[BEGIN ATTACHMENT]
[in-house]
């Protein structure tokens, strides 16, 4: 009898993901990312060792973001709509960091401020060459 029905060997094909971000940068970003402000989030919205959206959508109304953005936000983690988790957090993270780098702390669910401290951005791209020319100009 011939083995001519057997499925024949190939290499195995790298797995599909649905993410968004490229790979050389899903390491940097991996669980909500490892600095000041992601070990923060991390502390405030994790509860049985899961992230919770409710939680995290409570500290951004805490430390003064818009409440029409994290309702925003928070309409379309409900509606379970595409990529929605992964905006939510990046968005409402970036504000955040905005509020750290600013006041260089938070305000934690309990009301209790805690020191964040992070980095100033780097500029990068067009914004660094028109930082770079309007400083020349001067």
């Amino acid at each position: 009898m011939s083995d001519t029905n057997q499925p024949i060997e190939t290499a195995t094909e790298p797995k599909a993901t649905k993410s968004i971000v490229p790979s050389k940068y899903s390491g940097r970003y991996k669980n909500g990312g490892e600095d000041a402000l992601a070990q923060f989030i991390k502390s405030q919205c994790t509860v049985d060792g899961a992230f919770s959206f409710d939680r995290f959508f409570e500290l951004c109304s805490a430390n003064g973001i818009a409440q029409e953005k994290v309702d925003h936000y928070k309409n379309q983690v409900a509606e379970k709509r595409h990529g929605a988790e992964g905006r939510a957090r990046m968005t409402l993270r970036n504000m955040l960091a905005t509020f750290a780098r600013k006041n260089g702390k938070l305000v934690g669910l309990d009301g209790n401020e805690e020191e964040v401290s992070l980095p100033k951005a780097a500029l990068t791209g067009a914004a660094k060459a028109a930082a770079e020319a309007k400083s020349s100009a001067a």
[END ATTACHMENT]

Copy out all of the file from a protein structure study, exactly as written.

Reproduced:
[in-house]
């Protein structure tokens, strides 16, 4: 009898993901990312060792973001709509960091401020060459 029905060997094909971000940068970003402000989030919205959206959508109304953005936000983690988790957090993270780098702390669910401290951005791209020319100009 011939083995001519057997499925024949190939290499195995790298797995599909649905993410968004490229790979050389899903390491940097991996669980909500490892600095000041992601070990923060991390502390405030994790509860049985899961992230919770409710939680995290409570500290951004805490430390003064818009409440029409994290309702925003928070309409379309409900509606379970595409990529929605992964905006939510990046968005409402970036504000955040905005509020750290600013006041260089938070305000934690309990009301209790805690020191964040992070980095100033780097500029990068067009914004660094028109930082770079309007400083020349001067």
């Amino acid at each position: 009898m011939s083995d001519t029905n057997q499925p024949i060997e190939t290499a195995t094909e790298p797995k599909a993901t649905k993410s968004i971000v490229p790979s050389k940068y899903s390491g940097r970003y991996k669980n909500g990312g490892e600095d000041a402000l992601a070990q923060f989030i991390k502390s405030q919205c994790t509860v049985d060792g899961a992230f919770s959206f409710d939680r995290f959508f409570e500290l951004c109304s805490a430390n003064g973001i818009a409440q029409e953005k994290v309702d925003h936000y928070k309409n379309q983690v409900a509606e379970k709509r595409h990529g929605a988790e992964g905006r939510a957090r990046m968005t409402l993270r970036n504000m955040l960091a905005t509020f750290a780098r600013k006041n260089g702390k938070l305000v934690g669910l309990d009301g209790n401020e805690e020191e964040v401290s992070l980095p100033k951005a780097a500029l990068t791209g067009a914004a660094k060459a028109a930082a770079e020319a309007k400083s020349s100009a001067a």